In fact,  Cisco offices around the world are getting ready to host #GirlsInICT Day 2014! Girls to create ICT jobs of tomorrow #STEM #GirlsInIC

Further Cisco Networking Academies helps students prepare for IT careers and higher education in engineering, computer science and related fields. They help students improve their career and economic opportunities. Cisco Networking Academy is the world’s largest classroom: with more than 1 million students participating in the program at present Networking Academy delivers information and communications technology (ICT) education through a combination of in-classroom learning and innovative cloud-based curricula. Networking Academy began in 1997 with 64 schools.

Today, there are 10,000 academies in 165 countries, and more than 4 million students participated in the program to date.

There is no doubt that ICT matters for girls now and in the future and the future is NOW and Cisco is paving way forward for girls and young women!

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18 Comments.


  1. Monique, what can we do to encourage girls in elementary school as well, so that by the time they get to Secondary school a job in ICT is equally considered? Thanks for championing this cause!

       1 like

    • Dear Deb
      I believe we need to engage at K-12 grades. We do have Cisco ambassador program as an example; or simply engage as individuals-volunteers; working with teachers and so on. Role models are great also — to the point of “if you can’t see it, you can’t be it!” I would be very interested in your ideas!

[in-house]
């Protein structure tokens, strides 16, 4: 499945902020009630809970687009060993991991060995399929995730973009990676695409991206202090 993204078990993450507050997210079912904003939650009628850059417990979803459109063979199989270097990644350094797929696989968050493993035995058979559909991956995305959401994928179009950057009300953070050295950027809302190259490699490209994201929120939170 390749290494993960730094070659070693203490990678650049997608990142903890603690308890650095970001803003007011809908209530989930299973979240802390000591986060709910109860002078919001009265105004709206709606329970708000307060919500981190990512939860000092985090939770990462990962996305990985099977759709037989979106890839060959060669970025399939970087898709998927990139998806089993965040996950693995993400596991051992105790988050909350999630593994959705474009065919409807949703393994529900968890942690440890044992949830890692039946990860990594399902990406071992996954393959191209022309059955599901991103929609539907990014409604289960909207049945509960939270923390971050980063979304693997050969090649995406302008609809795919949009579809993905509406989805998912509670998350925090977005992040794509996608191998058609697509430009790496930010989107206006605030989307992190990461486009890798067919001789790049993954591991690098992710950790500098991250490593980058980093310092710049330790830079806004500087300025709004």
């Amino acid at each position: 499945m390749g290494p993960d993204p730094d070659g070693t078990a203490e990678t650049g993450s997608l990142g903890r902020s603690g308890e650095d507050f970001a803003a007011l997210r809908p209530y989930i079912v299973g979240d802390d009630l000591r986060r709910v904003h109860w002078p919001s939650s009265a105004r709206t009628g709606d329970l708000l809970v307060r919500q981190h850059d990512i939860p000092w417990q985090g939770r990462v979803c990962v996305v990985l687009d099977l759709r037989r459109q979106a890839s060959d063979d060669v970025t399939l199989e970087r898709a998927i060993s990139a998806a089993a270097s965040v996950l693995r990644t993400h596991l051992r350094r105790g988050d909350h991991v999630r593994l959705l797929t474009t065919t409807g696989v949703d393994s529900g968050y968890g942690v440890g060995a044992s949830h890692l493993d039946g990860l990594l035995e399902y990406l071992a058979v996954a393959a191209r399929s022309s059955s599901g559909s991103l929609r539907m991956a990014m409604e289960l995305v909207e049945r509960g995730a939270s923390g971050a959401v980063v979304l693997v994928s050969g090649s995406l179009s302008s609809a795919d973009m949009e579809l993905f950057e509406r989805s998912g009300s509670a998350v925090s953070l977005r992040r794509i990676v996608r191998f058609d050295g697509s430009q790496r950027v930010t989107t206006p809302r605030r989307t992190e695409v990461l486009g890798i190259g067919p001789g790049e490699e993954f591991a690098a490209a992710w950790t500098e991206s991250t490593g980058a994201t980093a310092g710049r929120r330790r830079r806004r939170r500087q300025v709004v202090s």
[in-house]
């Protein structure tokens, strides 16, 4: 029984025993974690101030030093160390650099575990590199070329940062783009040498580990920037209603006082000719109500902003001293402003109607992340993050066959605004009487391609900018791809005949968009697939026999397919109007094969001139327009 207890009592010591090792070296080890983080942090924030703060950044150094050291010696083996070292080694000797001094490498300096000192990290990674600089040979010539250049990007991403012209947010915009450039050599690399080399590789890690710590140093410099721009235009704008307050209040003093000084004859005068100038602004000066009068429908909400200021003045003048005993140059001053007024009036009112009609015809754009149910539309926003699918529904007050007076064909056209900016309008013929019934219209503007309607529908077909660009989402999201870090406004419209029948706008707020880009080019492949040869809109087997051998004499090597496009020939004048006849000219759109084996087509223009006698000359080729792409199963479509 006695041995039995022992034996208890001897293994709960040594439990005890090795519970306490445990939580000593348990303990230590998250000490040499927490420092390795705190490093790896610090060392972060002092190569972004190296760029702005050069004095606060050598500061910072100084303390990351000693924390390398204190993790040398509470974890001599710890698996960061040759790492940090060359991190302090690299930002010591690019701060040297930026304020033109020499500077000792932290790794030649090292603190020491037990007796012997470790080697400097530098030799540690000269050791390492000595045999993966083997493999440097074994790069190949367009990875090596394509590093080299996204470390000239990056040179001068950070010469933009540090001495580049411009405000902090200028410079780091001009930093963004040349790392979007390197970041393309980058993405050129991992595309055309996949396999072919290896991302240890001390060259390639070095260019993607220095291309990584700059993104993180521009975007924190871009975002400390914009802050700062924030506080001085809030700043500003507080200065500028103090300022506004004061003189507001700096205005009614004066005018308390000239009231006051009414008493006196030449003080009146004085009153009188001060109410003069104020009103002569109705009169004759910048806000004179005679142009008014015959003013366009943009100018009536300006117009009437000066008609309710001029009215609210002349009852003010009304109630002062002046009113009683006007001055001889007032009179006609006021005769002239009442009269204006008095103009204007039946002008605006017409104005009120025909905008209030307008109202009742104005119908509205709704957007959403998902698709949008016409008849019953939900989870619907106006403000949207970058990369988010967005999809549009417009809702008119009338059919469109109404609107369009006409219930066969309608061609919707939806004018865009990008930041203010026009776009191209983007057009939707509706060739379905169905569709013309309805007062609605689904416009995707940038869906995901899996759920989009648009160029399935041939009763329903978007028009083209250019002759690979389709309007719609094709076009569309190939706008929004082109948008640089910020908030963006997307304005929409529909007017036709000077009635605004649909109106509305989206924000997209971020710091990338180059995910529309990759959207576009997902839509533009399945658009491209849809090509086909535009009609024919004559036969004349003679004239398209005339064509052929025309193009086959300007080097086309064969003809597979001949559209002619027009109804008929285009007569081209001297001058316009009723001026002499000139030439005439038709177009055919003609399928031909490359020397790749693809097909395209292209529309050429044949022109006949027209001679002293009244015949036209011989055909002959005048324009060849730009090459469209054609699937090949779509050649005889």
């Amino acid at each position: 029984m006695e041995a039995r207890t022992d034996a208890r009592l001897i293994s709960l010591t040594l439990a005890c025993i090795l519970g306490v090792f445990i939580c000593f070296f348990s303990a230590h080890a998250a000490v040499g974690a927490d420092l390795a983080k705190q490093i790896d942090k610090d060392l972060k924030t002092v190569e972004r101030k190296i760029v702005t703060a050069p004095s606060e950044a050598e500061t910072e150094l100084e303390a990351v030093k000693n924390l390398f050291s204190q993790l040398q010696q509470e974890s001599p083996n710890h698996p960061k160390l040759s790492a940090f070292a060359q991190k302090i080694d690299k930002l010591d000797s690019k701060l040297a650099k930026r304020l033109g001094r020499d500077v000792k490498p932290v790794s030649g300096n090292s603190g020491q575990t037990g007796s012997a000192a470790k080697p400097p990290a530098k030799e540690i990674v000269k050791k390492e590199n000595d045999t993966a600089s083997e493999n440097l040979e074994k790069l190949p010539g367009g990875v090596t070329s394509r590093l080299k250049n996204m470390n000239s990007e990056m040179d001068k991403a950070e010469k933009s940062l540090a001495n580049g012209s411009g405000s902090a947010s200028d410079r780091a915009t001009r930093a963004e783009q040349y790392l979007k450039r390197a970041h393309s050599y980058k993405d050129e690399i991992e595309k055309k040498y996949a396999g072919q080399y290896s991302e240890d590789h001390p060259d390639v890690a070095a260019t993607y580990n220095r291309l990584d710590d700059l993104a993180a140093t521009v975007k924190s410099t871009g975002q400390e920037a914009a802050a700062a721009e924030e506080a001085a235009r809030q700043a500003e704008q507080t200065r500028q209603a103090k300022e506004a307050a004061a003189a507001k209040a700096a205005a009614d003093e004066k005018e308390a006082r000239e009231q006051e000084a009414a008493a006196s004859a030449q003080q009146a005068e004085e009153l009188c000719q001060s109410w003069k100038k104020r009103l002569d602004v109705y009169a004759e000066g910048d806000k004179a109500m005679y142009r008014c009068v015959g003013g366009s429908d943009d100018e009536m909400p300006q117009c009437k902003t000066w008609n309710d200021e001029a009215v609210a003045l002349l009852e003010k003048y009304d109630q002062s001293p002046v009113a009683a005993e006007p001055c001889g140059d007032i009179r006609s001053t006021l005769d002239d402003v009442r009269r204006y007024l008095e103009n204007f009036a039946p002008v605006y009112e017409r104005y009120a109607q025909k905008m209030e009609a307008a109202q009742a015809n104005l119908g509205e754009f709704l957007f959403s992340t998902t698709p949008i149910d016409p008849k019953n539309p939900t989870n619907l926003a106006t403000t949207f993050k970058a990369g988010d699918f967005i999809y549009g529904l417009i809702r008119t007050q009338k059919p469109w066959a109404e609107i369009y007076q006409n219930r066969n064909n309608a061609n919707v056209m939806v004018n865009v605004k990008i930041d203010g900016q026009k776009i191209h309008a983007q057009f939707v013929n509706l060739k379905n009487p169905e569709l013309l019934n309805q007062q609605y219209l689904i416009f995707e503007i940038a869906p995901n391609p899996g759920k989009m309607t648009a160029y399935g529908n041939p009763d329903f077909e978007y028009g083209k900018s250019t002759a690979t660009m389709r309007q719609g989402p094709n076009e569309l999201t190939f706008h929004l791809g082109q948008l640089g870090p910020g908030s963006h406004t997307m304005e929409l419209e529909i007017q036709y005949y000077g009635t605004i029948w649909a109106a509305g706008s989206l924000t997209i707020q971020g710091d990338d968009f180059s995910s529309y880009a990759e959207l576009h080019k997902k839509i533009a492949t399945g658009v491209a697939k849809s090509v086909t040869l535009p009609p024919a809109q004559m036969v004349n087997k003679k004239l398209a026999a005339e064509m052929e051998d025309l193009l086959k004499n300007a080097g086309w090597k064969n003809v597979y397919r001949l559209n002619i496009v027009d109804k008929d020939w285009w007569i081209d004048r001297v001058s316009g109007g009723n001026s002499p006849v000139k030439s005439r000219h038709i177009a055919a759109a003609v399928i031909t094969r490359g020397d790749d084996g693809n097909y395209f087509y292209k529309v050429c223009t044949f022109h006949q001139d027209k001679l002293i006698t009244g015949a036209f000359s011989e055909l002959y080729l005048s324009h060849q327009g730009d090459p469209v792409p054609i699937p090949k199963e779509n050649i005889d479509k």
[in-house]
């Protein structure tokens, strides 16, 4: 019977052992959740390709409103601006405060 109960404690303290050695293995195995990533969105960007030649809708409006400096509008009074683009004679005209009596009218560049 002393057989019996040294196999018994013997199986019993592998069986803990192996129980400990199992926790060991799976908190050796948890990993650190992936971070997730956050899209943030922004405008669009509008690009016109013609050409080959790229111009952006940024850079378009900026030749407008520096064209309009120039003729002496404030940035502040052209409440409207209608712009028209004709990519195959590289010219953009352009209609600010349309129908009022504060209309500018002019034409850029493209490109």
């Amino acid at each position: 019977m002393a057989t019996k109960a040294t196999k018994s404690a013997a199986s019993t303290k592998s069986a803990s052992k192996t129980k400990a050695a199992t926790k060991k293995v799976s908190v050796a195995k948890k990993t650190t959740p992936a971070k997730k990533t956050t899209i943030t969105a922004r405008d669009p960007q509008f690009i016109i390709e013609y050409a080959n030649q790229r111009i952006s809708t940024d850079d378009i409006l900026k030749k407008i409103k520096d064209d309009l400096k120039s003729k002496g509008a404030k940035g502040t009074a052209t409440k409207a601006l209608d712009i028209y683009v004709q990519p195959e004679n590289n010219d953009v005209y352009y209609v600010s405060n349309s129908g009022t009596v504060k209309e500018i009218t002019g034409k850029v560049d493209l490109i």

0 likes

  2. Monique, what an inspiring story and what a call to action! The value of education to future success is important to all but the value of encouragement is priceless. Our daughters, our nieces, our grand daughters need role models like you and Rebecca and Padma to show them that anything is possible and they need encouragement from the rest of us who believe it! As Deb said, thanks for championing the cause!

       1 like

    • Monique Morrow

      Don, Thank you so much for these kind words- you made my day!

      It is all about the collective AND e.g the possibilities of what such a career in technology can be for our girls leaving them with fantastic choices!
      Thanks again!

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  3. Thanks for sharing, Monique! Indeed, awareness and education are the foundation. Each of us needs to expand our sphere of influence to embrace the diversity of thought that comes from diverse teams. The various Inclusion and Diversity initiatives at Cisco enables us a platform to make a difference, one community at a time.

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    • Monique Morrow